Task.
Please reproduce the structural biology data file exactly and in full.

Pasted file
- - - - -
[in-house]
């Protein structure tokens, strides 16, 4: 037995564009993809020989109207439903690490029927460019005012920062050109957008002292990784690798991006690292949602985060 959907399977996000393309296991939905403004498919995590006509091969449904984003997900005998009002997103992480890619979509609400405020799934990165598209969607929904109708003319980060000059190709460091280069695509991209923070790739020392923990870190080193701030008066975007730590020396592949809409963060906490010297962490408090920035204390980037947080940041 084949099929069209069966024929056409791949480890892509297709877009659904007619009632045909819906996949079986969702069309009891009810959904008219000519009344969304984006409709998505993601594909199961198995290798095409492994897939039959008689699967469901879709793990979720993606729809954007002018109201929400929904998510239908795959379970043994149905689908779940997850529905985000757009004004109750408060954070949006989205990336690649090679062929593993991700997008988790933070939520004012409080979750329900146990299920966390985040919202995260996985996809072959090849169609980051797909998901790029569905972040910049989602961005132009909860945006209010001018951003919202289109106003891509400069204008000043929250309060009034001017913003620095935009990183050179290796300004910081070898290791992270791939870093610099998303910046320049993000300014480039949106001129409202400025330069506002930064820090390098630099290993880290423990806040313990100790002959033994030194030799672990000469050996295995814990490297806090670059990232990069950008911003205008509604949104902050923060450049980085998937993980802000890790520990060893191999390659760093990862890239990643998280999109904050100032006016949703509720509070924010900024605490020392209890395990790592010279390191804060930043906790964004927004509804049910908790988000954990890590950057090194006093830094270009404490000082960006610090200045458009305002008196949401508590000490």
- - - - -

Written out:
[in-house]
């Protein structure tokens, strides 16, 4: 037995564009993809020989109207439903690490029927460019005012920062050109957008002292990784690798991006690292949602985060 959907399977996000393309296991939905403004498919995590006509091969449904984003997900005998009002997103992480890619979509609400405020799934990165598209969607929904109708003319980060000059190709460091280069695509991209923070790739020392923990870190080193701030008066975007730590020396592949809409963060906490010297962490408090920035204390980037947080940041 084949099929069209069966024929056409791949480890892509297709877009659904007619009632045909819906996949079986969702069309009891009810959904008219000519009344969304984006409709998505993601594909199961198995290798095409492994897939039959008689699967469901879709793990979720993606729809954007002018109201929400929904998510239908795959379970043994149905689908779940997850529905985000757009004004109750408060954070949006989205990336690649090679062929593993991700997008988790933070939520004012409080979750329900146990299920966390985040919202995260996985996809072959090849169609980051797909998901790029569905972040910049989602961005132009909860945006209010001018951003919202289109106003891509400069204008000043929250309060009034001017913003620095935009990183050179290796300004910081070898290791992270791939870093610099998303910046320049993000300014480039949106001129409202400025330069506002930064820090390098630099290993880290423990806040313990100790002959033994030194030799672990000469050996295995814990490297806090670059990232990069950008911003205008509604949104902050923060450049980085998937993980802000890790520990060893191999390659760093990862890239990643998280999109904050100032006016949703509720509070924010900024605490020392209890395990790592010279390191804060930043906790964004927004509804049910908790988000954990890590950057090194006093830094270009404490000082960006610090200045458009305002008196949401508590000490």